Over the past several years, obesity has become one of the most serious issues to impact not only the senior community, but Americans as a whole. Technically, a clinically obese individual is someone with a body mass index of 30 or more. It is estimated that there are more than 13 million obese, or bariatric, seniors living in the United States today. As these bariatric seniors continue to age, more and more of them are in need of professional residential care or assisted living as they live out their retirement.
Many obese seniors will actually seek out care at a younger age than their non-bariatric peers. This is because obese individuals tend to have a number of additional health care concerns on top of their existing age-related healthcare needs. These seniors often need specialty care and the assistance of individuals who are trained specifically in working with bariatric patients.
For years, many of these seniors have struggled to find long-term residential care that can meet their needs and provide them with the type of support and assistance that they require. For bariatric seniors, and their loved ones who are looking for assisted living options, the constant struggle to find the right accommodations can be overwhelming. While more and more assisted living communities are accommodating their services to adhere to the needs of their obese residents, there are still several tips that seniors should remember when it comes to searching for the right assisted living or care facility.
Adequate Personal Living Areas
One of the most important features to look for when it comes to finding a bariatric-friendly assisted living community is a facility with large personal living spaces. When looking for a room, make certain there is enough space to not only accommodate furniture, but any wheelchairs or walking aids as well, so seniors can move around comfortably in their new home.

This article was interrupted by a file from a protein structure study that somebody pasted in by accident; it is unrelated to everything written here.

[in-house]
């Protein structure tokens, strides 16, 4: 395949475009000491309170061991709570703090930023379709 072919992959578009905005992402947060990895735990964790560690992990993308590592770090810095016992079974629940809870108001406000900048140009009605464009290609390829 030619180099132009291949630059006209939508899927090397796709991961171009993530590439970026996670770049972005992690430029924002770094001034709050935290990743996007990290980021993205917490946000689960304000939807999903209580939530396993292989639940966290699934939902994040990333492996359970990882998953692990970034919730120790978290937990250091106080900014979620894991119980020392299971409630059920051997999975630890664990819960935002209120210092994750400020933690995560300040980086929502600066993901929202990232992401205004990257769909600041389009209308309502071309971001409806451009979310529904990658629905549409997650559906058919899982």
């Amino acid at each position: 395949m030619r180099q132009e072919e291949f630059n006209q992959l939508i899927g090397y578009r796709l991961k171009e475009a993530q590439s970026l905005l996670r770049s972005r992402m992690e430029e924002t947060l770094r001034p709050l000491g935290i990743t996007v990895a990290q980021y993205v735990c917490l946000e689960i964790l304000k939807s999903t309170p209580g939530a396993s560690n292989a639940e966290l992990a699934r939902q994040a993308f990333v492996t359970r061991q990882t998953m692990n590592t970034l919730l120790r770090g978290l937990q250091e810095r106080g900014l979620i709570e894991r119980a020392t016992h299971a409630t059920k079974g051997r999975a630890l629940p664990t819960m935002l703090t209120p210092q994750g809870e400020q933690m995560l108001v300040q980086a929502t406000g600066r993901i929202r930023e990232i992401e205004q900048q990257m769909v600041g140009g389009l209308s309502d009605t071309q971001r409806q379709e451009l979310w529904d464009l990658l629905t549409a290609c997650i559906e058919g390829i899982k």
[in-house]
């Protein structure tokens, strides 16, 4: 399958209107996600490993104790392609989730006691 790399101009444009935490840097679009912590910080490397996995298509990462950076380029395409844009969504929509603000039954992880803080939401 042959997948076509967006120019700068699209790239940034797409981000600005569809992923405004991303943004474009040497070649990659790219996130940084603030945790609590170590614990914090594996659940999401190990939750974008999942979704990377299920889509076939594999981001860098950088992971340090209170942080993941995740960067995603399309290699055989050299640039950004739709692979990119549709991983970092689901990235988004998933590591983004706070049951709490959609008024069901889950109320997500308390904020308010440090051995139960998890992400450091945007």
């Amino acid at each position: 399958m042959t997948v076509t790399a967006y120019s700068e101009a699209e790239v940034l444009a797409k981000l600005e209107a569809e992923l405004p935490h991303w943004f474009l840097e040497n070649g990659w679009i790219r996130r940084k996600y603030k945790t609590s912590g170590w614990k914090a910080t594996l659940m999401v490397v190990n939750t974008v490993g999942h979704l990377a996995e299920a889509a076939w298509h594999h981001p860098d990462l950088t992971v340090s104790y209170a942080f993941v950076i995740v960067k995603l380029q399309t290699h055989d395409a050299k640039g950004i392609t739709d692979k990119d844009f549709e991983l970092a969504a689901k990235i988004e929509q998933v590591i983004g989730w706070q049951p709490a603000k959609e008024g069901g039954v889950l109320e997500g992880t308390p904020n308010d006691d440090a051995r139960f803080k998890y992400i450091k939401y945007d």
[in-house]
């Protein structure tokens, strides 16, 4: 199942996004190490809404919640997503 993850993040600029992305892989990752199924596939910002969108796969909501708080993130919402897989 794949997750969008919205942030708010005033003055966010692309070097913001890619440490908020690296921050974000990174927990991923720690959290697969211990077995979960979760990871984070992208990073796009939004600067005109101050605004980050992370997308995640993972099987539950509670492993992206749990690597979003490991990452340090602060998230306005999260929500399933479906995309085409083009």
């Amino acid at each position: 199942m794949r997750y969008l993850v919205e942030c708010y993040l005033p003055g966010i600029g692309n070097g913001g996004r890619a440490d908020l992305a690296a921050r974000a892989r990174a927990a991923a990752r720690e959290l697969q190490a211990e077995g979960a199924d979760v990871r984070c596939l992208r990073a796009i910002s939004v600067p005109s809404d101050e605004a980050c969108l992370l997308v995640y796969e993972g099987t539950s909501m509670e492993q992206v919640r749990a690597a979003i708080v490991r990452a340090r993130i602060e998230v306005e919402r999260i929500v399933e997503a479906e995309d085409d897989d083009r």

Check for the accessibility in communal spaces as well. Assisted living facilities that are cramped, over-crowded or filled with excess furniture may provide bariatric residents with a significant challenge when it comes to getting around. It is important that all senior residents feel comfortable and have enough space to move around the facility so they can enjoy activity spaces, dining rooms and interact with other staff members and residents outside of their room. Ensuring easy accessibility is a great way to prevent feelings of loneliness and isolation once a senior moves to their new long-term home.
In order to ensure the safety and well-being of any bariatric senior, particularly one that needs extra daily care, it is important that an assisted living facility has the right equipment. Standard hospital beds that are in many nursing homes, typically only hold up to 350 pounds, while wheelchairs and other shower stools and equipment may have similar weight limitations. Check with the facility to make sure that they have adequate equipment to handle heavier seniors and that they have access to tools such as lifts that can help seniors safely move from one space to another when they are physically limited.